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I know only a few,like semantic level to approach its very meaning, the morphology level to understand how single words are build, syntax level to understand the inner structure of sentences. I would like to understand the whole picture about those levels, which do exist and what is their unique approaches.

  • Above syntax is discourse. Below morphology is phonology. This agenda is structural linguistics and was introduced by Saussure. – MatthewMartin Oct 26 '14 at 13:51
  • thanks, i think i should have asked differently, but i did not know about this term "structural linguistics" . – SheenedIckeAyerMeatzaahne Oct 26 '14 at 14:24
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It all depends on what sort of questions you want to ask about language.

One way to divide up language is by breaking it into its constituent compositional parts.

  1. Phonetics - studies the physical speech signal. Sound is interpreted in the brain, which leads us to:
  2. Phonology - studies the how speech signals are perceived, as well as mental categorization of sounds. These conceptual sound categories may combine to form morphemes, which leads us to:
  3. Morphology - the study of the smallest units of meaning (e.g. "book"+"-s"="books"). Morphemes may combine to form words, and those words combine leading us to...
  4. Syntax - the study of "sentence level" structure--how words combine to form phrases, and those phrases combine to form sentences. Of course, words and phrases just so happen to have meaning, this leads us to...
  5. Semantics - the study of meaning, both at the lexical and phrasal level. But of course one word may have slightly different meanings in different contexts, which brings us to:
  6. Pragmatics - the study of meaning in context.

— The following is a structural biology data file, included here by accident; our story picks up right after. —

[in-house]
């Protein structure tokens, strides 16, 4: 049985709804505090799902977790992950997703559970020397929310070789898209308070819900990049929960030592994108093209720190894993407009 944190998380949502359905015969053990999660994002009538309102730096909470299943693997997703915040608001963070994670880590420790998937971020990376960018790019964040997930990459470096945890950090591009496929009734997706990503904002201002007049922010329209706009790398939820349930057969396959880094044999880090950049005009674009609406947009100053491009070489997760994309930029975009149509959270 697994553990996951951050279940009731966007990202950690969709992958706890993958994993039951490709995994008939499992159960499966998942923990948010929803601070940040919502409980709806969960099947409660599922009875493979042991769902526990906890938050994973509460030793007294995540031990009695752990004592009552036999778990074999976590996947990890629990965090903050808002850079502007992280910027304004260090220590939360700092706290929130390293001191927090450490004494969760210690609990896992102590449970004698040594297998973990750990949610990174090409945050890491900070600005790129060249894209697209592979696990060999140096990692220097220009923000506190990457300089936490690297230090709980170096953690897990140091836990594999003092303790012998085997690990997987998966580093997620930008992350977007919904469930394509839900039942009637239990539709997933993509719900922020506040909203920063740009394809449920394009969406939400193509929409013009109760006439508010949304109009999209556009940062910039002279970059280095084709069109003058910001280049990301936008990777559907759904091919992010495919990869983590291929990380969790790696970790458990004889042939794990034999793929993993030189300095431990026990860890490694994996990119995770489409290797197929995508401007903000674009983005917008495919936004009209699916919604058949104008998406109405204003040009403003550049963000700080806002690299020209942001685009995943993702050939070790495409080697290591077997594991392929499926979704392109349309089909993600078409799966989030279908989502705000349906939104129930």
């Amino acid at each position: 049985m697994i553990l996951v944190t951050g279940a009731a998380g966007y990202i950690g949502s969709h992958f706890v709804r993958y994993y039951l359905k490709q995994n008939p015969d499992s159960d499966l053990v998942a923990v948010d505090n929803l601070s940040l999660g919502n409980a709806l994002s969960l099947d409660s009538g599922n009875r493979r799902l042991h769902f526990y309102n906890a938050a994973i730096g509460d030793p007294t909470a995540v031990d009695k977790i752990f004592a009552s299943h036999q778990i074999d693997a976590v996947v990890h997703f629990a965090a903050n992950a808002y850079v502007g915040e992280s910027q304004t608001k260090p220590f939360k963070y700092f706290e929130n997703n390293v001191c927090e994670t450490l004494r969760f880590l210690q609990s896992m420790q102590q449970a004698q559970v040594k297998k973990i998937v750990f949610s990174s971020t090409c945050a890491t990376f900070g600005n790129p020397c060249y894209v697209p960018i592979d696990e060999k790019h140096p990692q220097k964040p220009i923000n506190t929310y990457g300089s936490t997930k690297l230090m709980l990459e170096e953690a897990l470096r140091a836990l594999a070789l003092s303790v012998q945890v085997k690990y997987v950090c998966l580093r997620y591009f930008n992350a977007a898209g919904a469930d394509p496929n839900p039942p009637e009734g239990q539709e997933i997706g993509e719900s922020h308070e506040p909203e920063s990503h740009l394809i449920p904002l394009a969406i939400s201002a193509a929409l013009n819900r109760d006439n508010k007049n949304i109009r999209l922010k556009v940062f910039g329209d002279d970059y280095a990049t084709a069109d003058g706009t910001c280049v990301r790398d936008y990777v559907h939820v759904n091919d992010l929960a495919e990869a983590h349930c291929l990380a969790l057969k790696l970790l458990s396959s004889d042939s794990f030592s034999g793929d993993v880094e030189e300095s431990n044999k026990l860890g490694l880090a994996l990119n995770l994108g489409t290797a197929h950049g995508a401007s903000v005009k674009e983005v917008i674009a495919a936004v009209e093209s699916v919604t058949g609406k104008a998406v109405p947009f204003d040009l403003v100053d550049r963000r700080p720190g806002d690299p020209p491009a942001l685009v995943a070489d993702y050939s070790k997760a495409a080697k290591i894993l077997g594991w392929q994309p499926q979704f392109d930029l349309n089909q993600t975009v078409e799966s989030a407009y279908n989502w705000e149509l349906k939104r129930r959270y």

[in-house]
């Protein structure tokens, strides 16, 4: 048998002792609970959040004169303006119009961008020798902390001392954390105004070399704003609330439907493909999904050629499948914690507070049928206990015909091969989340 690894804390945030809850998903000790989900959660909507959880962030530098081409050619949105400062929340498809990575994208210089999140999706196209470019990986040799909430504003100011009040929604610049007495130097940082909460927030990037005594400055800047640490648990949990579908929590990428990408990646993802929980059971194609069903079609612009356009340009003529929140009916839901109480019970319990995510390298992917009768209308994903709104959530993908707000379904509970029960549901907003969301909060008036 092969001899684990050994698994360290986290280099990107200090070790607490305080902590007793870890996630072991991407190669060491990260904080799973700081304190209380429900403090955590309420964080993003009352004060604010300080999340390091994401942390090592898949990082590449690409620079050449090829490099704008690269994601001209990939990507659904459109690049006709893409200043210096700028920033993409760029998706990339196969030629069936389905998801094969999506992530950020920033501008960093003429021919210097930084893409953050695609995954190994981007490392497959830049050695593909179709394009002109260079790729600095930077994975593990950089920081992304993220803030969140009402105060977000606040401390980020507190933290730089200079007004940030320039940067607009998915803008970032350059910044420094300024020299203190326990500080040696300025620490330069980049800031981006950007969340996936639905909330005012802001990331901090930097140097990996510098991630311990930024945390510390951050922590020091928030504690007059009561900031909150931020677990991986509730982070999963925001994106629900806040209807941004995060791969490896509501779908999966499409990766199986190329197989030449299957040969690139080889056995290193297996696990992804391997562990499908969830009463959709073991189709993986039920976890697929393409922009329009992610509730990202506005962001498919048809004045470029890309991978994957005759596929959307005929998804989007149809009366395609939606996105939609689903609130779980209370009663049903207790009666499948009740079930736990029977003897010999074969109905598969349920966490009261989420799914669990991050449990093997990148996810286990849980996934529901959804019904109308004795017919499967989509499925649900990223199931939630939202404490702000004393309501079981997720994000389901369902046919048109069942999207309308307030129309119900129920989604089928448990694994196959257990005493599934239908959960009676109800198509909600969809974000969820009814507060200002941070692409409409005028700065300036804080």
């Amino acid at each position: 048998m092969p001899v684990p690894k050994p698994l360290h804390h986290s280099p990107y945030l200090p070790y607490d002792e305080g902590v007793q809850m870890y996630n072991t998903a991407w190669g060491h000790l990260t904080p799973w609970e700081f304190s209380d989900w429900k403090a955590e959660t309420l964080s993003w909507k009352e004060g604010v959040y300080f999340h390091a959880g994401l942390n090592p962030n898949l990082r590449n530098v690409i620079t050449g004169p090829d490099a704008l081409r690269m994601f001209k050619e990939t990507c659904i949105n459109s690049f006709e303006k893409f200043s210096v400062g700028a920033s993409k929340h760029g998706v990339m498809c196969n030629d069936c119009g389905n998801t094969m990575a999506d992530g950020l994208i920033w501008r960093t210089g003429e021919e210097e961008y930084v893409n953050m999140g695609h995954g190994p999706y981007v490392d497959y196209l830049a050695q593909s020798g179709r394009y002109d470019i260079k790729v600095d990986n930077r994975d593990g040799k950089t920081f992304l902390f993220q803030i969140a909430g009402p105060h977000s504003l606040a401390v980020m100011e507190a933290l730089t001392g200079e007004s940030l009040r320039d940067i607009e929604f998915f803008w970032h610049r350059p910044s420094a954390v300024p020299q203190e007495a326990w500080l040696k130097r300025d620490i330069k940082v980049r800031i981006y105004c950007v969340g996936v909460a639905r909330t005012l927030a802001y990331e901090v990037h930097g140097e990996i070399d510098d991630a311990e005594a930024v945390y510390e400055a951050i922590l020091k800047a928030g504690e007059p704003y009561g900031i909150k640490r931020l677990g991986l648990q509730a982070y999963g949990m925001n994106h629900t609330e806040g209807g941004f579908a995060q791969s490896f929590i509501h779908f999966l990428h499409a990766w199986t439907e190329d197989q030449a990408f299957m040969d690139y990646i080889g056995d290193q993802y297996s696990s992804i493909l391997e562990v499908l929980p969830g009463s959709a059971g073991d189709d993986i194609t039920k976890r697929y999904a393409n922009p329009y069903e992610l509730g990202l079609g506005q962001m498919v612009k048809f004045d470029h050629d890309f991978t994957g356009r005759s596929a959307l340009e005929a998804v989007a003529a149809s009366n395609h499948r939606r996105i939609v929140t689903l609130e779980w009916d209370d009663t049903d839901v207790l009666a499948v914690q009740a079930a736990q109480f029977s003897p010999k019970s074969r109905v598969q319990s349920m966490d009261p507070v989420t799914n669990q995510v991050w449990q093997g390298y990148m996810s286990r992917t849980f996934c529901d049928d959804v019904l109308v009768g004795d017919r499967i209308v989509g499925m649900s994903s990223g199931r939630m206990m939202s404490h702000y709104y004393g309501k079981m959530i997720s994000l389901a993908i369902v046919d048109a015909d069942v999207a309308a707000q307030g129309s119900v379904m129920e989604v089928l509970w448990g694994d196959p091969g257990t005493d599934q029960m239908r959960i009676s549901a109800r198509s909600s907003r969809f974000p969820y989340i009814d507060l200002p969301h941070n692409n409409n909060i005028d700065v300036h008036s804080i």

Parallel to these levels are disciplines like: psycholinguistics, cognitive linguistics, neurolinguistics, linguistic anthropology, computational linguistics, and speech-language pathology. (This list is by no means comprehensive!). These disciplines will use linguistic theory to answer specific questions. For example, a neurolinguist may use popular theories in phonetics and phonology as a framework to answer questions about phonological processes and their neurological realization in the brain.

Now, to complicate things further--every single one of these levels of analysis have competing theories WITHIN them, and listing them all would be far beyond me. So to answer your question: tons!

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The levels you refer to seem to be dimensions of language rather than levels. The different dimensions interfere almost all the time. The same string of words (syntax) pronounced with different intonations (phonetics/prosody) can have very different meanings (semantics).

To cite some other dimensions: sociolinguistics, psycholinguistics, diachrony, neurolinguistics, language acquisition studies, ...

See Linguistics (Wikipedia) for more

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